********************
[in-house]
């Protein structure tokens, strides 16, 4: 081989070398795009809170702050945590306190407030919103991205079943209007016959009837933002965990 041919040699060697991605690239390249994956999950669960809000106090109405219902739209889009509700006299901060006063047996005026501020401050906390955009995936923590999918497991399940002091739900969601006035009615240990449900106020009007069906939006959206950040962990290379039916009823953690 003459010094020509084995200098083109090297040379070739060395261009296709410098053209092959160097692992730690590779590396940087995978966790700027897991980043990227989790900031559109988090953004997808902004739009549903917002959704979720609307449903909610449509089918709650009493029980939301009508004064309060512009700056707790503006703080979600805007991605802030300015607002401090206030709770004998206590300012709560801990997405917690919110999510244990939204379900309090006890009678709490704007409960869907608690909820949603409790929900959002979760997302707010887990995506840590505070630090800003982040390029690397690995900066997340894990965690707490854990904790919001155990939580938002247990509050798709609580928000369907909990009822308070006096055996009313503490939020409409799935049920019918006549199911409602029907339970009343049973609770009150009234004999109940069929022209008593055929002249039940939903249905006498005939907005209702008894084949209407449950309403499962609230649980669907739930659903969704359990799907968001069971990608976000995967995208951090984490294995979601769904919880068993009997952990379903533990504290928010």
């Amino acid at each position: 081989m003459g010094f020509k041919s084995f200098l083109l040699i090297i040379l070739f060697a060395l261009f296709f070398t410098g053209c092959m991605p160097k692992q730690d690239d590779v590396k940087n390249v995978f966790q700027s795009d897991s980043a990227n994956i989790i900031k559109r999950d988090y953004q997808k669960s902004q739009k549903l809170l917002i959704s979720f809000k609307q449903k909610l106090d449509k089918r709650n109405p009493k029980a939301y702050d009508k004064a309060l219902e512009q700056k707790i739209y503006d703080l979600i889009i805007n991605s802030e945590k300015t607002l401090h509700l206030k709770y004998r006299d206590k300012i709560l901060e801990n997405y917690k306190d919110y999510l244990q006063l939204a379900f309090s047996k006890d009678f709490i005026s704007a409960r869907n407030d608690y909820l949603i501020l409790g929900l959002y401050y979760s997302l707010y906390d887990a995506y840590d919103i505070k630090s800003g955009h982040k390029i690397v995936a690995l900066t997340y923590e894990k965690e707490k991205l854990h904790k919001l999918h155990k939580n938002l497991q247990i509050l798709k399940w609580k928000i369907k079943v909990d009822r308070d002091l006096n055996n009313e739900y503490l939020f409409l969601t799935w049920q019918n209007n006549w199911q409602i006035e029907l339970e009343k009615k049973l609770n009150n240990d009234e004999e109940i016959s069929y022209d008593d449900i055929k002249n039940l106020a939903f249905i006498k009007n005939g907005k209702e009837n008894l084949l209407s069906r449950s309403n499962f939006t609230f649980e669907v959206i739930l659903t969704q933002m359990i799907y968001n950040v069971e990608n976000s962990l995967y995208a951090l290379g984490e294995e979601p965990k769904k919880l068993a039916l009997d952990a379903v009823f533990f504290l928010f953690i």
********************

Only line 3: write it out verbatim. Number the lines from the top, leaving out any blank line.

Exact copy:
């Amino acid at each position: 081989m003459g010094f020509k041919s084995f200098l083109l040699i090297i040379l070739f060697a060395l261009f296709f070398t410098g053209c092959m991605p160097k692992q730690d690239d590779v590396k940087n390249v995978f966790q700027s795009d897991s980043a990227n994956i989790i900031k559109r999950d988090y953004q997808k669960s902004q739009k549903l809170l917002i959704s979720f809000k609307q449903k909610l106090d449509k089918r709650n109405p009493k029980a939301y702050d009508k004064a309060l219902e512009q700056k707790i739209y503006d703080l979600i889009i805007n991605s802030e945590k300015t607002l401090h509700l206030k709770y004998r006299d206590k300012i709560l901060e801990n997405y917690k306190d919110y999510l244990q006063l939204a379900f309090s047996k006890d009678f709490i005026s704007a409960r869907n407030d608690y909820l949603i501020l409790g929900l959002y401050y979760s997302l707010y906390d887990a995506y840590d919103i505070k630090s800003g955009h982040k390029i690397v995936a690995l900066t997340y923590e894990k965690e707490k991205l854990h904790k919001l999918h155990k939580n938002l497991q247990i509050l798709k399940w609580k928000i369907k079943v909990d009822r308070d002091l006096n055996n009313e739900y503490l939020f409409l969601t799935w049920q019918n209007n006549w199911q409602i006035e029907l339970e009343k009615k049973l609770n009150n240990d009234e004999e109940i016959s069929y022209d008593d449900i055929k002249n039940l106020a939903f249905i006498k009007n005939g907005k209702e009837n008894l084949l209407s069906r449950s309403n499962f939006t609230f649980e669907v959206i739930l659903t969704q933002m359990i799907y968001n950040v069971e990608n976000s962990l995967y995208a951090l290379g984490e294995e979601p965990k769904k919880l068993a039916l009997d952990a379903v009823f533990f504290l928010f953690i």